Well, I think family records and stories are a vital part of a hope chest. If your family is or was Christian, a family Bible was probably part of someone's hope chest. Other religions have similar items, relics and documents. Most families had at least a box with old pictures and documents in an attic or basement. The box got passed along from generation to generation.
I want Miss Abigail to know who she is and where she came from. I want her to know the stories that were told to me when I was young and to be able to share those stories with her children. So, as I mentioned in this post, I've made scrapbooks for her early childhood and she has learned to do that for herself now. I've worked hard to collect pictures and stories of our ancestors and have them in computer files and hopefully will find the time to create a book someday. My goal in this area has been to create some activities for my young grandchildren that will help them learn about our family. Young mothers don't often have the time to create these kinds of activities and my daughters-in-law are as busy as most. Abigail will have the same challenge. If I can create these books and games to include in her hope chest, it will make her life easier when she has young children. My plan through the upcoming year is to multiply these activities by four, include one in the hope chest and send the others in the mail for our sons to use in a family home evening. No preparation for them, all they have to do is follow the instructions. I've sent one so far and it was a success. I'm excited to send these others.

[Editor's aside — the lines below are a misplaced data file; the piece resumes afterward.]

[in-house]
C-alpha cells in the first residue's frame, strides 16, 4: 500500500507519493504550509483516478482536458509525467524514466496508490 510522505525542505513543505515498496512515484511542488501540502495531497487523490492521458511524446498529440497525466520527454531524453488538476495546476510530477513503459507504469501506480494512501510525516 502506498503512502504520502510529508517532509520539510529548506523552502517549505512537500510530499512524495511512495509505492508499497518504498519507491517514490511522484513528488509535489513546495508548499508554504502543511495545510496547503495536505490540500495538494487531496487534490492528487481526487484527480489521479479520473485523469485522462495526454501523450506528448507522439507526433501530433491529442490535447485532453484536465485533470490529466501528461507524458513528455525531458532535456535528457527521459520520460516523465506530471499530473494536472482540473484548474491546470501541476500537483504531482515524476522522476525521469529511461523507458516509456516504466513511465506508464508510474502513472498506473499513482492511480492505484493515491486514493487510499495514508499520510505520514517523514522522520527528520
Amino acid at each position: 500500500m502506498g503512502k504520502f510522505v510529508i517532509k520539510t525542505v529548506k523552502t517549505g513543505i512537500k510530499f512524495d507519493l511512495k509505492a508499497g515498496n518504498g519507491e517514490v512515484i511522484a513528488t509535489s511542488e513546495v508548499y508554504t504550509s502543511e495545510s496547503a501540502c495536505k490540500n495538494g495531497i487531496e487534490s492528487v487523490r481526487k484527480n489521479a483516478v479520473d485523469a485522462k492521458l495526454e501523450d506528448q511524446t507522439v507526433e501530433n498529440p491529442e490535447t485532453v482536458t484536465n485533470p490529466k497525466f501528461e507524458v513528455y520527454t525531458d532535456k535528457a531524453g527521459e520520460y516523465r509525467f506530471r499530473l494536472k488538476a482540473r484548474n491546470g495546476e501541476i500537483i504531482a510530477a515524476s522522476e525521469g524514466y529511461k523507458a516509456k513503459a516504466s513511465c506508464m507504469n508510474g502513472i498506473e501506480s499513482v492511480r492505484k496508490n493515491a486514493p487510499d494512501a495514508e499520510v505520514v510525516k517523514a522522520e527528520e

The first of the activities is pretty easy - family photo coloring pages. Just choose family pictures that feature subjects that are interesting to children. The first example above is a picture of my mom as a child in front of her school in Wells, Nevada. She was a bluebird in a school play. My grandmother spent quite a lot of time making the costume out of crepe paper and poster board, including a little hat with a beak. Miss Abigail looks a lot like my mom in this picture. The picture below is of my father and his brother sawing a log for their winter woodpile. Anyway...pictures with interesting subjects work best. Scan the picture with a high "dpi." Then use photo editing software to create a "pencil sketch" of the photo. Print it out and you have a great coloring page. Then you can visit with your children or grandchildren as you color together, telling the story of the picture.
I mentioned that my grandchildren were visiting. I had printed several coloring pages for the display and my little 4-yr old grandson colored them all. He listened to the stories and wanted to take them home to Arizona and put them on the wall in his bedroom. His interest in the pictures was piqued - mission accomplished! (BTW - for the pictures that I put in the hope chest and the pictures that get sent in the mail to our daughters-in-law, I will have to write the story and include it on the back of the photo to remind Abigail after some years, in case she doesn't remember the details of the picture.
You may never have thought of your own family's history. I hope these upcoming posts will inspire you to put together a project for your children or grandchildren. Learn about and then share your family history! If you need help, just contact a local Family History Center at the Church of Jesus Christ of Latter-day Saints. It will be in the yellow pages and the help and instruction is always free.